too many customers show up in T-shirts, knit shirts, ill fitting sport shirts and over sized brooks brother shirts.
Using a fitting model helps the customer understand what their idea of a well fitting shirt will actually feel like before it is even made.

I have several fits that can be tried on as well.
do not get caught up in the terms MTM/Bespoke.
the three companies you mentioned(mine included) will make a pattern for you.
either paper pattern by hand, or by computer.
but it will be made to your specs and requests.
Hopefully the end product will be as expected.

Lots and lots of new young people getting into custom clothing these days but a lot of them are bizzarely scared to death by the process......it's really, really easy actually. If you don't know what your opinions and tastes are though it may be wise to take some professional advice until you develop your own.

Having said that a lot of custom makers dress like shit so I can understand the anxiety to a degree.
post #24 of 33
I think a good starting point would be to think about some basic aspects
- What is the basic look you are striving for? A classic silhouette or a fashionable slim cut? In the latter case, will it be acceptable at the occasions (e.g. work) where you intend to wear the shirt or will the shirt be doomed to stay in your closet?
- Next I would look up pictures of people with shirts falling into the chosen fit category, which you really like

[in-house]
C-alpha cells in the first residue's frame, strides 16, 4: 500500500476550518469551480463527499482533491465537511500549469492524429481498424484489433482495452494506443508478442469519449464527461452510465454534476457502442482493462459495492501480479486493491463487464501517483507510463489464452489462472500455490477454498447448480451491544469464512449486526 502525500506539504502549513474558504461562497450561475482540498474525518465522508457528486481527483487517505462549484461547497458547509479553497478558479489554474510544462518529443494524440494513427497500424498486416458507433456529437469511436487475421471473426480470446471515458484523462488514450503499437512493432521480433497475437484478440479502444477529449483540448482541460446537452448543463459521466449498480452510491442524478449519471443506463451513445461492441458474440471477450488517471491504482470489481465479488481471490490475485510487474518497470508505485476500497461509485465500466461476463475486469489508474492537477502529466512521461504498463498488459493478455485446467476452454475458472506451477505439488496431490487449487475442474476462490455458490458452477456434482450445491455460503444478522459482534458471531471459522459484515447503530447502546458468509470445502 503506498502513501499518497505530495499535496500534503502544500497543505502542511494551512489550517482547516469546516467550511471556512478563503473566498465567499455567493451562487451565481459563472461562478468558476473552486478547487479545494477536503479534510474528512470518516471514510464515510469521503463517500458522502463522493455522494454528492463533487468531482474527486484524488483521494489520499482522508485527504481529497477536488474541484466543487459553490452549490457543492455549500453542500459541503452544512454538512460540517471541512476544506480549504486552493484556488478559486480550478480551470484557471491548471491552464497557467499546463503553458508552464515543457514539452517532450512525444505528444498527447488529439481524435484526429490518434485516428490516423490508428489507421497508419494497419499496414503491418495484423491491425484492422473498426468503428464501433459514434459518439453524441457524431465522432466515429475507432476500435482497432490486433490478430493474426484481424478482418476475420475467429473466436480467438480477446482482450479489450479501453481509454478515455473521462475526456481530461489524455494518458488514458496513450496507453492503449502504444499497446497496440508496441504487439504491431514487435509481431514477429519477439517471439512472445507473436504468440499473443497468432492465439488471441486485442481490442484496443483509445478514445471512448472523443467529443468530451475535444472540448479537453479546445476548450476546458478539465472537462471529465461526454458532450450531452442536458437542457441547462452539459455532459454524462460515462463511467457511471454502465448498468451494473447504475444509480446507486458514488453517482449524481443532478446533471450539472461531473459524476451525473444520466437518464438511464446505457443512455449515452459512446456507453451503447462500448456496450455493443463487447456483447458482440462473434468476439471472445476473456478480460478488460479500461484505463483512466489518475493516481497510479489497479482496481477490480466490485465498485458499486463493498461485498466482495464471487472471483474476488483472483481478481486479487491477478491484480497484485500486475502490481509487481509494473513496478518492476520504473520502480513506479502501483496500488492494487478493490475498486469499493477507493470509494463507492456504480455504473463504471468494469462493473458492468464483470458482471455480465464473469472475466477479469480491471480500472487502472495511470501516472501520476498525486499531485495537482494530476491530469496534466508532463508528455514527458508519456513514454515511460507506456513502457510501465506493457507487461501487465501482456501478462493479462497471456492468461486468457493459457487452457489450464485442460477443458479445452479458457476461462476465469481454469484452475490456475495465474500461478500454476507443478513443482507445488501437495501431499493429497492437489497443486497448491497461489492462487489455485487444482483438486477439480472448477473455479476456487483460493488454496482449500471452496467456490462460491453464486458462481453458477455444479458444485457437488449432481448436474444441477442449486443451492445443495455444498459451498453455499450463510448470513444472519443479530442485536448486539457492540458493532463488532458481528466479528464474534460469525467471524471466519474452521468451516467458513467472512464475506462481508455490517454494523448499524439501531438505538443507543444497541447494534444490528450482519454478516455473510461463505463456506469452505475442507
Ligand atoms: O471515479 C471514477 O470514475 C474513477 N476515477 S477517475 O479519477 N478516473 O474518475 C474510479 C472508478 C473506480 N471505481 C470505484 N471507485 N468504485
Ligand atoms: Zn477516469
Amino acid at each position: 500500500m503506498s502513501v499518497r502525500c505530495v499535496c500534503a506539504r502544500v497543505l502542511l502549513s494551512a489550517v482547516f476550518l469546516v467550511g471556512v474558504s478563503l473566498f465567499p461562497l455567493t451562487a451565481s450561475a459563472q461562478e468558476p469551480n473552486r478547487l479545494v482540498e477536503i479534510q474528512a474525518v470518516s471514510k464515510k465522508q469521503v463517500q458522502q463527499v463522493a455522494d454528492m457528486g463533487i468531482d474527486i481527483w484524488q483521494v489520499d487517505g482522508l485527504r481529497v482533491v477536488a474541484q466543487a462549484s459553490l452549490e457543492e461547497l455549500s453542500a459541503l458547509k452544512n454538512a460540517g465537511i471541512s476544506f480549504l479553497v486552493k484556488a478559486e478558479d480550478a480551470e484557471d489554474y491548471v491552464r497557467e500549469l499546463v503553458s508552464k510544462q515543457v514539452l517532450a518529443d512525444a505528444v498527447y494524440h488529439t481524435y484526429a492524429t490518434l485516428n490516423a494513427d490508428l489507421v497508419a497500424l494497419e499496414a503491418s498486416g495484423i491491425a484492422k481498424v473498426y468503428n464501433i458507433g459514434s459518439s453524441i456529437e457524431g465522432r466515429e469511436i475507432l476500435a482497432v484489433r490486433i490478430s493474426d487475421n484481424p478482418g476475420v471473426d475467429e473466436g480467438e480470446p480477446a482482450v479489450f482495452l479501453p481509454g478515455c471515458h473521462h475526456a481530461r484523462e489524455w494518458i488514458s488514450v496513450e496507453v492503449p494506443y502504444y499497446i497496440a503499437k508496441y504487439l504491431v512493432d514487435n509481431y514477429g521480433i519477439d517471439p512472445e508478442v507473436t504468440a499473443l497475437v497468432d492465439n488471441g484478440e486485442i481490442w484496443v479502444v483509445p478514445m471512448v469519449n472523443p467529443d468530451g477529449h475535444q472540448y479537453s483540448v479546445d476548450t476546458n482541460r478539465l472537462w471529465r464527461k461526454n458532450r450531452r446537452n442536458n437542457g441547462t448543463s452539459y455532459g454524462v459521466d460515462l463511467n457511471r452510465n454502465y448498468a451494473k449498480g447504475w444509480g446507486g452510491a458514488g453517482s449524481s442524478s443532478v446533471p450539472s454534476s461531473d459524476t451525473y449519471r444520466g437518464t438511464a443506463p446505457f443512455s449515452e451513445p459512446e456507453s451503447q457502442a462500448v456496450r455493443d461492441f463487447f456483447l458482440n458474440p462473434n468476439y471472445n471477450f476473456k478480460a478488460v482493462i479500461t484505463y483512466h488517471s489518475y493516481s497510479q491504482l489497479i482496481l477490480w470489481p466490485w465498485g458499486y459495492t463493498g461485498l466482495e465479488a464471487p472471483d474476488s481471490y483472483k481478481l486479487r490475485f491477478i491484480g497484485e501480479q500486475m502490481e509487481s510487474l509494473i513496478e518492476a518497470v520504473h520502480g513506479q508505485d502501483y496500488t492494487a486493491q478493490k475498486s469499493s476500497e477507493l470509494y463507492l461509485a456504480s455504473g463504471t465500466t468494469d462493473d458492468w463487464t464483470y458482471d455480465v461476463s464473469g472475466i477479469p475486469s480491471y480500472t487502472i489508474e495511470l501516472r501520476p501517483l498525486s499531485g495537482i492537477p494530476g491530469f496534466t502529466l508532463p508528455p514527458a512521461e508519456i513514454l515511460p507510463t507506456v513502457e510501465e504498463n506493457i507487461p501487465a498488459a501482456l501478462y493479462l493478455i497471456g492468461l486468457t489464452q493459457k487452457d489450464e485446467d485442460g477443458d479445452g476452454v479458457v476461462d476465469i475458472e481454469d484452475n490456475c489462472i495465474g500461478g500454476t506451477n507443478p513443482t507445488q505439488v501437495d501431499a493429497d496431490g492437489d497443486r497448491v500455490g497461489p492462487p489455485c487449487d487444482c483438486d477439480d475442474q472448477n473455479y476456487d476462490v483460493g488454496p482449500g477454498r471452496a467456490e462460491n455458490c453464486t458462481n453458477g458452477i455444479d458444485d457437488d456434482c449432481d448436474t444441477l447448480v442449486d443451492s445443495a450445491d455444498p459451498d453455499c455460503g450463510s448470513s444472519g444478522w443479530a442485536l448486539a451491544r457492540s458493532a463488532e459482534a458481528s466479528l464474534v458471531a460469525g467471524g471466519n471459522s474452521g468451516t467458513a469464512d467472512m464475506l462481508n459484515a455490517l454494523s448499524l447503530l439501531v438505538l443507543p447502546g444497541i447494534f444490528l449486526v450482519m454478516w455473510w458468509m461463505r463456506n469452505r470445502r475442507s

- Then I would note down any features which are particularly important for you, e.g. special type of cuffs, collar etc.

The next step is to go to a reputable tailor in your proximity and discuss what you are looking for in broad terms (should the tailor try to argue with you whether your basic fit choice is right or wrong, you should leave since it does not help you if you are talked into a classic or fashionable look which you do not want). Discuss which features are not negotiable for you and discuss the example pictures you have found. Listen to the tailor and consider any recommendations coming from him/her ... then go with one trial shirt which you should wear for a while until you figure out what works / does not work for you.

If you should decide to post fit critique photos here, take the responses with a grain of salt since fit is to a large degree a question of personal taste.
post #25 of 33
Quote:
Originally Posted by RashedMohamed View Post

Bespoke is simply a luxuries product.

As a shirtmaker, I would disagree.

most of my customers have difficulty getting the fit they are looking for in a RTW shirt.

yesterday I had 4 customers
1: size 17 neck on a 15.5 body with short arms.
2: very slim and long arms with a slightly larger neck then what his chest size would come with.
3: Could fit into a slim fitting dress shirt, but might take a number of tries to find the one that works. (Brooks slim would be too large, The Brooks extra slim would not work for his shoulders)